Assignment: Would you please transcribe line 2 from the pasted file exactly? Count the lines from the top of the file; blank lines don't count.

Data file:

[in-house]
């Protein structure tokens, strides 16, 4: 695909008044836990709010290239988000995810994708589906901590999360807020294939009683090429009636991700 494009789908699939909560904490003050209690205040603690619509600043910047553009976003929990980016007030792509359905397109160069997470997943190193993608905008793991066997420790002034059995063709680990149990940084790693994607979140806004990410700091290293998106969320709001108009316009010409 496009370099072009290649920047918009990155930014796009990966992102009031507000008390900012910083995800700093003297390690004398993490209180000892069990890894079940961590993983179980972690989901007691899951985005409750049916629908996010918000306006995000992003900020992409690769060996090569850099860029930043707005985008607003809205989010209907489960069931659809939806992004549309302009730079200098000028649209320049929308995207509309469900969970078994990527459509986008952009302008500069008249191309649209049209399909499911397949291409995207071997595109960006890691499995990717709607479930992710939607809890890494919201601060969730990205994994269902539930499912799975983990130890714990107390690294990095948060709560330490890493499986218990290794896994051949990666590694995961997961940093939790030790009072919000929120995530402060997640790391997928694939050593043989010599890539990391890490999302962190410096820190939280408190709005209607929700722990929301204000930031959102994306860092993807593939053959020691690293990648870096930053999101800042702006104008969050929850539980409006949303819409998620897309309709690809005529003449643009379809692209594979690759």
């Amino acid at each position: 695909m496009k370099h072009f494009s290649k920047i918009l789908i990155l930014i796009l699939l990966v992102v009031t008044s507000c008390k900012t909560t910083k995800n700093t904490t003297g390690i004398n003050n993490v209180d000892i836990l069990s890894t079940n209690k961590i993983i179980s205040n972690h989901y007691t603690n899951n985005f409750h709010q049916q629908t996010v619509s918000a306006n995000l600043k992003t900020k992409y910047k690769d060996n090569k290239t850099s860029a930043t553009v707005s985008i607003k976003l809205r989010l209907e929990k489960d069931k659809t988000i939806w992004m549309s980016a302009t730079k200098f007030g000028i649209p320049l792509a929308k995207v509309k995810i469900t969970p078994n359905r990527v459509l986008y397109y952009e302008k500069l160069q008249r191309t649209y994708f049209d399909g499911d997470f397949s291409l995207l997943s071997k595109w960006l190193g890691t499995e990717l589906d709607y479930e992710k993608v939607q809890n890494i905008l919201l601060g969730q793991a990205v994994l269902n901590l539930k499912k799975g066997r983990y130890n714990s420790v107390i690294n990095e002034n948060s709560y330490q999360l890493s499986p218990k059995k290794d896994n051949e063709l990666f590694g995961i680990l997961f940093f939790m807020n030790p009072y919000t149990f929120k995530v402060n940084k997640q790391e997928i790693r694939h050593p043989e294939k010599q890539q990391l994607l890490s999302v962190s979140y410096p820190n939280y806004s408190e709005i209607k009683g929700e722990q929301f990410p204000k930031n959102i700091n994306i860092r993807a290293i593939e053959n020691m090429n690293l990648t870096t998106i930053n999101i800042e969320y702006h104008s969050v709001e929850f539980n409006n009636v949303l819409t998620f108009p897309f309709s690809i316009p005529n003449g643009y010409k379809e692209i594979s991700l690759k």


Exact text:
């Protein structure tokens, strides 16, 4: 695909008044836990709010290239988000995810994708589906901590999360807020294939009683090429009636991700 494009789908699939909560904490003050209690205040603690619509600043910047553009976003929990980016007030792509359905397109160069997470997943190193993608905008793991066997420790002034059995063709680990149990940084790693994607979140806004990410700091290293998106969320709001108009316009010409 496009370099072009290649920047918009990155930014796009990966992102009031507000008390900012910083995800700093003297390690004398993490209180000892069990890894079940961590993983179980972690989901007691899951985005409750049916629908996010918000306006995000992003900020992409690769060996090569850099860029930043707005985008607003809205989010209907489960069931659809939806992004549309302009730079200098000028649209320049929308995207509309469900969970078994990527459509986008952009302008500069008249191309649209049209399909499911397949291409995207071997595109960006890691499995990717709607479930992710939607809890890494919201601060969730990205994994269902539930499912799975983990130890714990107390690294990095948060709560330490890493499986218990290794896994051949990666590694995961997961940093939790030790009072919000929120995530402060997640790391997928694939050593043989010599890539990391890490999302962190410096820190939280408190709005209607929700722990929301204000930031959102994306860092993807593939053959020691690293990648870096930053999101800042702006104008969050929850539980409006949303819409998620897309309709690809005529003449643009379809692209594979690759």